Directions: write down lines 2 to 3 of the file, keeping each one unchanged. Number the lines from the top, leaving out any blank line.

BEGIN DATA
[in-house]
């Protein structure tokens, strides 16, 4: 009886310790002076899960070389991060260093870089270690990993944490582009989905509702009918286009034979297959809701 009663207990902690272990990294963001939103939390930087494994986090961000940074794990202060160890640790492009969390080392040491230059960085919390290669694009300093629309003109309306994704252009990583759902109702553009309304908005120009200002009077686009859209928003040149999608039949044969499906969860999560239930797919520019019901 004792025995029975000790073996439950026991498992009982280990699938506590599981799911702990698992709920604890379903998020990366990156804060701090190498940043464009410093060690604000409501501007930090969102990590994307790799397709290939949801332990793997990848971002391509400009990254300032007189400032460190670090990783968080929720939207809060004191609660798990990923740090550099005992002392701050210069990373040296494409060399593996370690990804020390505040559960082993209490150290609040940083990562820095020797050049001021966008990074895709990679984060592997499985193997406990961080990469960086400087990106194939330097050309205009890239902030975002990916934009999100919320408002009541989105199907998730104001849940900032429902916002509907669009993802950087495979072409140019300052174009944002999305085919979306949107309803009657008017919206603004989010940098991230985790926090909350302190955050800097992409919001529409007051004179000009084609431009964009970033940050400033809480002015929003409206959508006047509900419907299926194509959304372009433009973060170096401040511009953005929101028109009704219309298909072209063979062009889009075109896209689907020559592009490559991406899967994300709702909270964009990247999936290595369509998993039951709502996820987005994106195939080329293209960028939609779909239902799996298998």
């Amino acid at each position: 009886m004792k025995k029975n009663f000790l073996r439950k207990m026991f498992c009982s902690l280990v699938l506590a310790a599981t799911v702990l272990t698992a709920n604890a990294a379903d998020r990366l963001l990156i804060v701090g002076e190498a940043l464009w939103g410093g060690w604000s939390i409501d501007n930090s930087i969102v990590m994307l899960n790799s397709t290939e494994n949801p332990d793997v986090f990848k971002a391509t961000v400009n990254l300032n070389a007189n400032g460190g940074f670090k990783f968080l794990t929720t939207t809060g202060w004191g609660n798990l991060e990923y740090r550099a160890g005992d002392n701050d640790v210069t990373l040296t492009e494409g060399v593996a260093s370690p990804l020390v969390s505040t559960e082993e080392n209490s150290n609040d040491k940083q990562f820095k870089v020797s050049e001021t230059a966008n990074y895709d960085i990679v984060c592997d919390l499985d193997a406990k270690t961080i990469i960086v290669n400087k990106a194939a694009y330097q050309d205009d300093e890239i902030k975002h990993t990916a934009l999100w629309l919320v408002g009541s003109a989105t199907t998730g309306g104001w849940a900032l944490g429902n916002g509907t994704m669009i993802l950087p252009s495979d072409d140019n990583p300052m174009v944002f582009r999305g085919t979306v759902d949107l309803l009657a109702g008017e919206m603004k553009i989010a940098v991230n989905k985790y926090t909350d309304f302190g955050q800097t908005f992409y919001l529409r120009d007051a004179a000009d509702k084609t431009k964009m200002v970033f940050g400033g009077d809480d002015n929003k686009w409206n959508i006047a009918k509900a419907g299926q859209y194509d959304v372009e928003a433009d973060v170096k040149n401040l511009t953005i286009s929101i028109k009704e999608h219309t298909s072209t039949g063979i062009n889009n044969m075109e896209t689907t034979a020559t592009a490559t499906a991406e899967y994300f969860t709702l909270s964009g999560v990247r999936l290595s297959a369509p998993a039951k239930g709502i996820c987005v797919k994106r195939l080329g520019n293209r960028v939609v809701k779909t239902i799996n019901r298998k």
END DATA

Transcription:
């Protein structure tokens, strides 16, 4: 009886310790002076899960070389991060260093870089270690990993944490582009989905509702009918286009034979297959809701 009663207990902690272990990294963001939103939390930087494994986090961000940074794990202060160890640790492009969390080392040491230059960085919390290669694009300093629309003109309306994704252009990583759902109702553009309304908005120009200002009077686009859209928003040149999608039949044969499906969860999560239930797919520019019901 004792025995029975000790073996439950026991498992009982280990699938506590599981799911702990698992709920604890379903998020990366990156804060701090190498940043464009410093060690604000409501501007930090969102990590994307790799397709290939949801332990793997990848971002391509400009990254300032007189400032460190670090990783968080929720939207809060004191609660798990990923740090550099005992002392701050210069990373040296494409060399593996370690990804020390505040559960082993209490150290609040940083990562820095020797050049001021966008990074895709990679984060592997499985193997406990961080990469960086400087990106194939330097050309205009890239902030975002990916934009999100919320408002009541989105199907998730104001849940900032429902916002509907669009993802950087495979072409140019300052174009944002999305085919979306949107309803009657008017919206603004989010940098991230985790926090909350302190955050800097992409919001529409007051004179000009084609431009964009970033940050400033809480002015929003409206959508006047509900419907299926194509959304372009433009973060170096401040511009953005929101028109009704219309298909072209063979062009889009075109896209689907020559592009490559991406899967994300709702909270964009990247999936290595369509998993039951709502996820987005994106195939080329293209960028939609779909239902799996298998």
């Amino acid at each position: 009886m004792k025995k029975n009663f000790l073996r439950k207990m026991f498992c009982s902690l280990v699938l506590a310790a599981t799911v702990l272990t698992a709920n604890a990294a379903d998020r990366l963001l990156i804060v701090g002076e190498a940043l464009w939103g410093g060690w604000s939390i409501d501007n930090s930087i969102v990590m994307l899960n790799s397709t290939e494994n949801p332990d793997v986090f990848k971002a391509t961000v400009n990254l300032n070389a007189n400032g460190g940074f670090k990783f968080l794990t929720t939207t809060g202060w004191g609660n798990l991060e990923y740090r550099a160890g005992d002392n701050d640790v210069t990373l040296t492009e494409g060399v593996a260093s370690p990804l020390v969390s505040t559960e082993e080392n209490s150290n609040d040491k940083q990562f820095k870089v020797s050049e001021t230059a966008n990074y895709d960085i990679v984060c592997d919390l499985d193997a406990k270690t961080i990469i960086v290669n400087k990106a194939a694009y330097q050309d205009d300093e890239i902030k975002h990993t990916a934009l999100w629309l919320v408002g009541s003109a989105t199907t998730g309306g104001w849940a900032l944490g429902n916002g509907t994704m669009i993802l950087p252009s495979d072409d140019n990583p300052m174009v944002f582009r999305g085919t979306v759902d949107l309803l009657a109702g008017e919206m603004k553009i989010a940098v991230n989905k985790y926090t909350d309304f302190g955050q800097t908005f992409y919001l529409r120009d007051a004179a000009d509702k084609t431009k964009m200002v970033f940050g400033g009077d809480d002015n929003k686009w409206n959508i006047a009918k509900a419907g299926q859209y194509d959304v372009e928003a433009d973060v170096k040149n401040l511009t953005i286009s929101i028109k009704e999608h219309t298909s072209t039949g063979i062009n889009n044969m075109e896209t689907t034979a020559t592009a490559t499906a991406e899967y994300f969860t709702l909270s964009g999560v990247r999936l290595s297959a369509p998993a039951k239930g709502i996820c987005v797919k994106r195939l080329g520019n293209r960028v939609v809701k779909t239902i799996n019901r298998k």